Smart Ideas: Survival Revisited

How to Start a Fire for Survival Knowing how to make a fire is one of the most basic outdoor skills. A fire can serve various purposes. It can keep your body dry, warm and comfortable. You can cook food with it, as well as sterilize water and bandages. It can shoo away dangerous animals, including flying insects that are sensitive to smoke. Of course, you can also use it to signal for help. Selecting a Fireplace Before building a fire, choose your fireplace. You need to choose well as location matters a lot. First look for a place that is sheltered and protected against the wind and has ample supply of wood and fuel. Also make it a point that nothing nearby, such as dry vegetation, can catch fire. As you may know, safety is always the priority. Prior to starting the fire, whether on a flat shale rock, a layer of stones or on solid ground, the area must be cleared of any debris. This prevents a ground fire and leaves no trace of the fire, except soot stones. Choosing Your Material
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To begin a fire, you need to do slowly – that is, with small pieces of wood at the start and then moving on to bigger pieces as the fire develops.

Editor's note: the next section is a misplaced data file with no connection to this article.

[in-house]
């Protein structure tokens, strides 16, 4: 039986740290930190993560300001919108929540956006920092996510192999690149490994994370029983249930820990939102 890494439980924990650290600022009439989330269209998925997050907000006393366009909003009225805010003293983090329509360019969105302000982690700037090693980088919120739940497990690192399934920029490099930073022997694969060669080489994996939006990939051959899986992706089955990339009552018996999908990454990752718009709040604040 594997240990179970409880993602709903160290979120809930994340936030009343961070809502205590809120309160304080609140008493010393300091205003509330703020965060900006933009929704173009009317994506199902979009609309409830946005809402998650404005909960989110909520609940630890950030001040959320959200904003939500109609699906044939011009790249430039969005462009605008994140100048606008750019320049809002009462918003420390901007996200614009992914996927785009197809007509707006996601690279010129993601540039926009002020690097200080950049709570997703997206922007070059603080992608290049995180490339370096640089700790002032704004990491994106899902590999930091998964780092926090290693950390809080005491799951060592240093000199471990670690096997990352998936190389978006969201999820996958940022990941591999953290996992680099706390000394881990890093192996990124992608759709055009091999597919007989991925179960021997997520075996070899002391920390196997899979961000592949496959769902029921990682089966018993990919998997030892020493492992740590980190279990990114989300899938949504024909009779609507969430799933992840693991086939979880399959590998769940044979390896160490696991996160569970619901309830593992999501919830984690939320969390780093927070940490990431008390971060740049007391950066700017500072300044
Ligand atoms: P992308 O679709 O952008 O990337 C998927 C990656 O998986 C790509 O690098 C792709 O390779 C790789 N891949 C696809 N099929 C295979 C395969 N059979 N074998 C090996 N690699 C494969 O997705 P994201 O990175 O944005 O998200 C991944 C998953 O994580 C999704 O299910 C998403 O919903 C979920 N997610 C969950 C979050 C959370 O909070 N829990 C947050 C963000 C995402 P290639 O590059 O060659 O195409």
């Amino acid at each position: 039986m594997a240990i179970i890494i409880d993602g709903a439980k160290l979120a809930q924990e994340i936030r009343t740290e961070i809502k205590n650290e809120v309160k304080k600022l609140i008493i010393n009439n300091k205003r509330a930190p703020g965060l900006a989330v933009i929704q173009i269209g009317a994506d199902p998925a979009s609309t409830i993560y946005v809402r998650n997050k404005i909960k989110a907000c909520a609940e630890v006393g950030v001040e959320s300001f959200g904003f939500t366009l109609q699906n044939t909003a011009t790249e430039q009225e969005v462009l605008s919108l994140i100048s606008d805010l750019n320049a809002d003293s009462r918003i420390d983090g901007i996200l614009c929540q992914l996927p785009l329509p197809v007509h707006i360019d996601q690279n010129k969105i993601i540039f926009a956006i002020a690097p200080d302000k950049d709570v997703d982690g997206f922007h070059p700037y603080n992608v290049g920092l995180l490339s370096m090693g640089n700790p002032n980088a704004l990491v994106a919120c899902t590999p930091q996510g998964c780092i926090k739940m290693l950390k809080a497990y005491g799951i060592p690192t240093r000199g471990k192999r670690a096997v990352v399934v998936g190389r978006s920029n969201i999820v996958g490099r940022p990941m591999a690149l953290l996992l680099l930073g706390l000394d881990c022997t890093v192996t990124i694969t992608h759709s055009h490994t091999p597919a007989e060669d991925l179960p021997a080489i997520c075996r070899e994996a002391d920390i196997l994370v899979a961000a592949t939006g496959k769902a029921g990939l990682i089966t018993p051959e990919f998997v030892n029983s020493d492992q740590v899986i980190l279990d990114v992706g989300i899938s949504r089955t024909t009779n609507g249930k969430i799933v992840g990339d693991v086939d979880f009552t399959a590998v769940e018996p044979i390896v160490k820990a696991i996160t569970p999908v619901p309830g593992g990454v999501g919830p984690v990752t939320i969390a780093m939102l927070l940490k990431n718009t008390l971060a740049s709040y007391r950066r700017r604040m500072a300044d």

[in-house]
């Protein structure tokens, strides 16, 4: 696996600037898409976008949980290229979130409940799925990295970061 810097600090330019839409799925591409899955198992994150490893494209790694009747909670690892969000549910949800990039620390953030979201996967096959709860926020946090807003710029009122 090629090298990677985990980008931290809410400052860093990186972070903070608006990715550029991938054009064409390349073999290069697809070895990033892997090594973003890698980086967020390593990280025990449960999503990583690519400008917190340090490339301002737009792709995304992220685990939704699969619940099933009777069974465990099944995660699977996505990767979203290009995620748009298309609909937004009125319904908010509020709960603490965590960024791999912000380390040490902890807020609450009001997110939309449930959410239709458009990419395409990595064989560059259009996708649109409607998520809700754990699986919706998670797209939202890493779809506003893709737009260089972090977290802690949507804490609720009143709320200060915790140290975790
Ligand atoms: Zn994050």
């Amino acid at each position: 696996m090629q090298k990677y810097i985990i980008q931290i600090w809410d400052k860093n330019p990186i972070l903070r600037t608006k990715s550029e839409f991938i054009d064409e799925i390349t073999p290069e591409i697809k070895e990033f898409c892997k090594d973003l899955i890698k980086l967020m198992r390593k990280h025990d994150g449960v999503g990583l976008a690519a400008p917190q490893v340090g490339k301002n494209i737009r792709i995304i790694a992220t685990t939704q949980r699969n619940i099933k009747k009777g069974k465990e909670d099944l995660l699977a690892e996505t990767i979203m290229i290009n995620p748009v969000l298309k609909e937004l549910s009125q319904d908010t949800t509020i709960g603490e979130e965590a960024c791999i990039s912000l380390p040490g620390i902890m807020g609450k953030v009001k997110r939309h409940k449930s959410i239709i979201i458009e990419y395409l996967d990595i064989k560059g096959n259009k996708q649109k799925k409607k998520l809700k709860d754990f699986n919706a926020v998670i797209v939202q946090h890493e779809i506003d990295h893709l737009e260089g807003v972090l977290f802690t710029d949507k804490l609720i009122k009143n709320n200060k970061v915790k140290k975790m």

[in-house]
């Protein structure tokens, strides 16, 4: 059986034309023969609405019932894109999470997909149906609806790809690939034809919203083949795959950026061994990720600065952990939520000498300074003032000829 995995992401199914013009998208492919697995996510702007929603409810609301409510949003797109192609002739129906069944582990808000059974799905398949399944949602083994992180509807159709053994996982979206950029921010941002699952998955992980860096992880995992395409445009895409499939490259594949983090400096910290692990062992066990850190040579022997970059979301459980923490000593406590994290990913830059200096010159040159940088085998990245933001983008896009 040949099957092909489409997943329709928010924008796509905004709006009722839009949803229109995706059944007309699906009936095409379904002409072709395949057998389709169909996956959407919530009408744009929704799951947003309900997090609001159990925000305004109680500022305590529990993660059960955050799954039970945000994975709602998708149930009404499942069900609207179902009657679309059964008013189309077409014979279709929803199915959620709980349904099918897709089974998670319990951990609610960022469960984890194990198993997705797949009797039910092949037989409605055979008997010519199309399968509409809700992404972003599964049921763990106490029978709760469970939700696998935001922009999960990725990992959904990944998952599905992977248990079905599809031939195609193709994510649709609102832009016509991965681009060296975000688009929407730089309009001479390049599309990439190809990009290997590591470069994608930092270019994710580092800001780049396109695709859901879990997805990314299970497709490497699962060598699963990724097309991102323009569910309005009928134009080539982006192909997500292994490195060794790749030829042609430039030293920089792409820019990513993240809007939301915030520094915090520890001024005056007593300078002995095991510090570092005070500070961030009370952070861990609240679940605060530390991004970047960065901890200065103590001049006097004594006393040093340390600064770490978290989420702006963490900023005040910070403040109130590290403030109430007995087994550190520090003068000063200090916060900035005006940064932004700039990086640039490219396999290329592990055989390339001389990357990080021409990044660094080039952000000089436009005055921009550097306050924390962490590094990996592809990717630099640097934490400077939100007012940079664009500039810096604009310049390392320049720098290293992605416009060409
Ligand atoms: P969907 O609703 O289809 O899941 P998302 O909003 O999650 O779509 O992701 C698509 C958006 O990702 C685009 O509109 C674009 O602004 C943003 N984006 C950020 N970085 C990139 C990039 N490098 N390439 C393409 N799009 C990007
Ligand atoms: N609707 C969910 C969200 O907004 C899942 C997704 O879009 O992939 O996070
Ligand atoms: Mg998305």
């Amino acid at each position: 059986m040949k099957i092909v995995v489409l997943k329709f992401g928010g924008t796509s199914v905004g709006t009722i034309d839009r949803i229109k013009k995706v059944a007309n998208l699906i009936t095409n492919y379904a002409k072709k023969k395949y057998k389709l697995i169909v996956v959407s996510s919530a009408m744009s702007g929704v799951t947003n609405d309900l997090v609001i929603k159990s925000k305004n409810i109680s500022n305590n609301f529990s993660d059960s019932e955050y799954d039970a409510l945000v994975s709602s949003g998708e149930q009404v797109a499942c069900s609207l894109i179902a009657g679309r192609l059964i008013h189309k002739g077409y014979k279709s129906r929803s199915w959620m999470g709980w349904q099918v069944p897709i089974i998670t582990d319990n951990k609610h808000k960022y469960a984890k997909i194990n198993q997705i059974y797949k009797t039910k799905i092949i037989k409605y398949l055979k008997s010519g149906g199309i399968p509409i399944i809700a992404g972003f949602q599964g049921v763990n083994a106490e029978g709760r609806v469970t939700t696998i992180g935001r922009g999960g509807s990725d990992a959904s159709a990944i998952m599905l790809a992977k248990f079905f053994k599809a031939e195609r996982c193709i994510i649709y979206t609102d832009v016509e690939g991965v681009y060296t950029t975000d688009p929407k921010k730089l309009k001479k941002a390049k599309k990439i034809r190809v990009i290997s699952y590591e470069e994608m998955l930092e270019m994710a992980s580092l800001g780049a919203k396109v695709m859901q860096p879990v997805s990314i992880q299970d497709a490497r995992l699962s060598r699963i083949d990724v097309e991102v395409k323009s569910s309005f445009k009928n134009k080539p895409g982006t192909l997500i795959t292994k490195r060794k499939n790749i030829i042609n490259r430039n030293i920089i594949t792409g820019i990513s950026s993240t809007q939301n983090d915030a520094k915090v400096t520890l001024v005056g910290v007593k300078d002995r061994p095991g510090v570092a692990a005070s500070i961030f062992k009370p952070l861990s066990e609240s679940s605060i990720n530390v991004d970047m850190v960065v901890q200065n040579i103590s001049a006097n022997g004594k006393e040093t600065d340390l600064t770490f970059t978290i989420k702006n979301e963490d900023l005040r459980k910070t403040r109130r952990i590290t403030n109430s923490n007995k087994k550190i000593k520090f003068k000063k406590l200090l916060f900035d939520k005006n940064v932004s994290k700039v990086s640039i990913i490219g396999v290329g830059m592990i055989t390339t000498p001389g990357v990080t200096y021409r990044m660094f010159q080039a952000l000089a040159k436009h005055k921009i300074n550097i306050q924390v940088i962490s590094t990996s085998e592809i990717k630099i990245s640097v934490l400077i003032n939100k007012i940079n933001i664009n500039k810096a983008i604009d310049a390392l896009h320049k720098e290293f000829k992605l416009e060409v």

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Tinder You need a material that will be easy to start a fire with, such as good tinder, which only requires a spark to ignite. Of course, the tinder should be totally dry. So many things can be used as tinder, including resin, leaves, bark, leaves and grass. Resin can be sourced from spruce and pine trees. What’s great about resin is that it burns even when it’s wet. A knife is all you need to turn dry sticks and pieces of bark into powdery tinder. Tinder is the most important part of a fire so you need to prepare it right. If possible, cover small twigs and sticks with resin. Have enough tinder on hand so your fire doesn’t go out. Start collecting tinder before you actually need it, and always put it in your backpack or pocket so it’s available when you have to use it. Kindling Kindling is highly combustible and great to add to your burning tinder. Best to use are sticks and twigs that are small and dry. They can easily light the moment you add them to a small flame. Fuel As soon as your fire is established, you can throw in bigger pieces of firewood but not until you have made sure they are fully dry. Dead trees are particularly good sources of dry firewood. Final Pointers As mentioned, when starting a fire, safety must be a top priority. That means never leaving camp until the fire has been out completely. And certainly, it’s best to check twice or probably even thrice.